Postby Forest_Dump on April 11th, 2017, 9:23 am 

On comparing science to the navy, while Lomax makes an interesting point (and one I didn't see coming), I would argue that there are also huge differences that make the analogy very weak in some ways. The navy is an institution with a very strict and rigid hierarchy with a supreme authority at the top, demanding discipline and obedience. Dissention in the ranks is not only discouraged but, traditionally, some breaches can even be punishable by death at least in theory. Science, on the other hand, does not have such a clear-cut hierarchy, there is no appointed supreme commander who must be obeyed under such threat of severe penalties and dissention, debate and critique are very much encouraged at least in theory.
User avatar
Forest_Dump
Resident Member
 
Posts: 8723
Joined: 31 Mar 2005
Location: Great Lakes Region


Re: A Simple Question: Should We Believe Scientists?

Postby Forest_Dump on April 11th, 2017, 9:25 am 

NoShips wrote:P.S. And where can I pick up a rule book for this kind of thing so that I might check for myself?


That would be my point. This rule book exists for the navy but not for science.
User avatar
Forest_Dump
Resident Member
 
Posts: 8723
Joined: 31 Mar 2005
Location: Great Lakes Region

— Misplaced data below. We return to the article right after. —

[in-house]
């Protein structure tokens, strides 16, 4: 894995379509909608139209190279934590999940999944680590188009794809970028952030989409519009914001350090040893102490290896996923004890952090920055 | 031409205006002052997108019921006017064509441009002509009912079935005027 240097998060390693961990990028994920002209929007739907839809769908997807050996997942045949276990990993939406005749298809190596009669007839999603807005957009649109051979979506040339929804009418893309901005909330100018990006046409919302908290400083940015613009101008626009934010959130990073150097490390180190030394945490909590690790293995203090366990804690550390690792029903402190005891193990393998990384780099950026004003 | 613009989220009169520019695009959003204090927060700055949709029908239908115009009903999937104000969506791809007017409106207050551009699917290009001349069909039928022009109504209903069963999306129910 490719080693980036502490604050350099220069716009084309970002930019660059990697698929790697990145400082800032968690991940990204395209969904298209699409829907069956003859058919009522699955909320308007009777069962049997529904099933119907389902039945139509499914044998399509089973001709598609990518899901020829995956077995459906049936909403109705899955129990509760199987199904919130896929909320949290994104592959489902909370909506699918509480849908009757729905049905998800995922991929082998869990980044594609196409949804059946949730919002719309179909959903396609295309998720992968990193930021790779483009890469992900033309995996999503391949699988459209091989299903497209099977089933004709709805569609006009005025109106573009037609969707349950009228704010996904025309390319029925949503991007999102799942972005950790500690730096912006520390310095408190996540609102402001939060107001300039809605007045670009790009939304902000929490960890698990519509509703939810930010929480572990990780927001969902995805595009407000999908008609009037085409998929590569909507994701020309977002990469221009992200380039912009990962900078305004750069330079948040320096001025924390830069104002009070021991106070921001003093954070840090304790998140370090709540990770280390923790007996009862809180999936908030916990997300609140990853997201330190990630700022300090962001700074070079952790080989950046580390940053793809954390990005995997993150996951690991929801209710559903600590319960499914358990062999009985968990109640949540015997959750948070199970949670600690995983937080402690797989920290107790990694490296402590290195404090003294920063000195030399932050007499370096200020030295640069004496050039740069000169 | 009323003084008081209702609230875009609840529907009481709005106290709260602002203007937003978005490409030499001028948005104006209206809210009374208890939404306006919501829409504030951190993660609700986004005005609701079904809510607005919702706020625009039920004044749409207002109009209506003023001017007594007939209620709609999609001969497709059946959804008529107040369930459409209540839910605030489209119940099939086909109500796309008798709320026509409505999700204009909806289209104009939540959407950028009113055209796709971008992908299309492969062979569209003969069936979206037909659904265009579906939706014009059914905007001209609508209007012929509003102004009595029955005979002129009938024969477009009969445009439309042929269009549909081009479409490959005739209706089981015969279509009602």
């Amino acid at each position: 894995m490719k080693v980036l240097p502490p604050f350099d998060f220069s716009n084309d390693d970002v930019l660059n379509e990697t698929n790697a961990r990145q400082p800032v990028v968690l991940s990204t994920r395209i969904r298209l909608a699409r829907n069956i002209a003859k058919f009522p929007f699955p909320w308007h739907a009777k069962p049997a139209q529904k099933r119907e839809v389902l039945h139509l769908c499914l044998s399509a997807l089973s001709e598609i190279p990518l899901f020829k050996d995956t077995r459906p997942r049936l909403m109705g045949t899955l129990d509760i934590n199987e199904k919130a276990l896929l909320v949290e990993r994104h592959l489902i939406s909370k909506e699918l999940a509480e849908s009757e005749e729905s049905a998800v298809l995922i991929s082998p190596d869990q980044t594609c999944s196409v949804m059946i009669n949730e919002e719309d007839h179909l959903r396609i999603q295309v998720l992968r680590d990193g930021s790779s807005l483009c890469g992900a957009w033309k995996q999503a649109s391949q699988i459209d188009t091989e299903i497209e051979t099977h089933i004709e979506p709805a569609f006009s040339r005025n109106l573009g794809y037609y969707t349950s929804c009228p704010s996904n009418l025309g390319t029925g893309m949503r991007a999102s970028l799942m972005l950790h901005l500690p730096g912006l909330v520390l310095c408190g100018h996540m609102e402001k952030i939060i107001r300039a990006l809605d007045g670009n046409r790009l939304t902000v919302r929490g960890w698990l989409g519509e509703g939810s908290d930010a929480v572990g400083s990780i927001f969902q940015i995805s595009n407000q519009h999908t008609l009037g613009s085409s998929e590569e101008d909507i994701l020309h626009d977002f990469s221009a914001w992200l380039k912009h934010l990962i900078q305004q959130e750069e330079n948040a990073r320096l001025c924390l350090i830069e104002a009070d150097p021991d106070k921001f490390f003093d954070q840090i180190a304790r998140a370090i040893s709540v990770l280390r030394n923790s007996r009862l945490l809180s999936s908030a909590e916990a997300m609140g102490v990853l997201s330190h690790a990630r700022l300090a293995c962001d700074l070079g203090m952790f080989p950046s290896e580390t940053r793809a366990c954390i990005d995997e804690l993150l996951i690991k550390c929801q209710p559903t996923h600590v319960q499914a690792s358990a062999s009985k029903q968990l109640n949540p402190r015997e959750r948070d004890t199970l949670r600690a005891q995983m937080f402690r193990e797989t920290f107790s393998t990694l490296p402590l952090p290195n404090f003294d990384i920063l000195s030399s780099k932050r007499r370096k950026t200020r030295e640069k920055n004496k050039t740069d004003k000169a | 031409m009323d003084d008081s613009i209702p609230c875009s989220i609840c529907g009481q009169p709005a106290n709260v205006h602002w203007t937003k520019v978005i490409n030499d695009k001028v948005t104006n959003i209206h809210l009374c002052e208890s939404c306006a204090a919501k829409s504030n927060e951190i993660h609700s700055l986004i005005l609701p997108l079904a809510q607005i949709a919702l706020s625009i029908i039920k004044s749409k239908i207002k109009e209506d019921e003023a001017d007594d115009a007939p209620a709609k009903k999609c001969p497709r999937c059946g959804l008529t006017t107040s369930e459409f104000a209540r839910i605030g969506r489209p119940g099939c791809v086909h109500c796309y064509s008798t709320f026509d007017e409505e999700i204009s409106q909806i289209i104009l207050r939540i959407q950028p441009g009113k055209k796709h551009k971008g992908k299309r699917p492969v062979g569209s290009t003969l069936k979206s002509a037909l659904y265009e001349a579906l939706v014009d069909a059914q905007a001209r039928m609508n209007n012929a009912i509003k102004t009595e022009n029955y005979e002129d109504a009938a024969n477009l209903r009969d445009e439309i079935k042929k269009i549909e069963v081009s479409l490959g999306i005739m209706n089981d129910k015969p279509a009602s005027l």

Re: A Simple Question: Should We Believe Scientists?

Postby NoShips on April 11th, 2017, 9:28 am 

Forest_Dump » April 11th, 2017, 10:23 pm wrote:On comparing science to the navy, while Lomax makes an interesting point (and one I didn't see coming), I would argue that there are also huge differences that make the analogy very weak in some ways. The navy is an institution with a very strict and rigid hierarchy with a supreme authority at the top, demanding discipline and obedience. Dissention in the ranks is not only discouraged but, traditionally, some breaches can even be punishable by death at least in theory. Science, on the other hand, does not have such a clear-cut hierarchy, there is no appointed supreme commander who must be obeyed under such threat of severe penalties and dissention, debate and critique are very much encouraged at least in theory.


Well, yes, according to received wisdom. Once again, Kuhn and his hooligans have quite a different story to tell; viz., normal science is characterized by the cessation of critical thinking. The hard core of the disciplinary matrix is not to be questioned.
User avatar
NoShips
Active Member
 
Posts: 1796
Joined: 07 Oct 2016
Location: Taiwan


Re: A Simple Question: Should We Believe Scientists?

Postby NoShips on April 11th, 2017, 9:30 am 

Forest_Dump » April 11th, 2017, 10:25 pm wrote:
NoShips wrote:P.S. And where can I pick up a rule book for this kind of thing so that I might check for myself?


That would be my point. This rule book exists for the navy but not for science.


That being the case, how does Lomax, or anyone else, determine that the "practices and methods" of science are anti-dogmatic?
User avatar
NoShips
Active Member
 
Posts: 1796
Joined: 07 Oct 2016
Location: Taiwan


PreviousNext

Return to Philosophy of Science

Who is online

Users browsing this forum: No registered users and 8 guests